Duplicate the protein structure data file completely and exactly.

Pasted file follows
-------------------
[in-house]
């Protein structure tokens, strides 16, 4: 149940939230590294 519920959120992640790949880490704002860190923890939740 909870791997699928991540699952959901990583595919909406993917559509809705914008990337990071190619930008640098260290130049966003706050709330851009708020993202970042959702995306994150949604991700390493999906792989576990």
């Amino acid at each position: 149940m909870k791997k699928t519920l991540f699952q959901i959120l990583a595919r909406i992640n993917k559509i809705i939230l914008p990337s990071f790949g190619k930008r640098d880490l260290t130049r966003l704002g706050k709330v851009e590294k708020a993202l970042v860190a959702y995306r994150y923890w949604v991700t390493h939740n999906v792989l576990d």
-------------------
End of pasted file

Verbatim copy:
[in-house]
């Protein structure tokens, strides 16, 4: 149940939230590294 519920959120992640790949880490704002860190923890939740 909870791997699928991540699952959901990583595919909406993917559509809705914008990337990071190619930008640098260290130049966003706050709330851009708020993202970042959702995306994150949604991700390493999906792989576990």
């Amino acid at each position: 149940m909870k791997k699928t519920l991540f699952q959901i959120l990583a595919r909406i992640n993917k559509i809705i939230l914008p990337s990071f790949g190619k930008r640098d880490l260290t130049r966003l704002g706050k709330v851009e590294k708020a993202l970042v860190a959702y995306r994150y923890w949604v991700t390493h939740n999906v792989l576990d």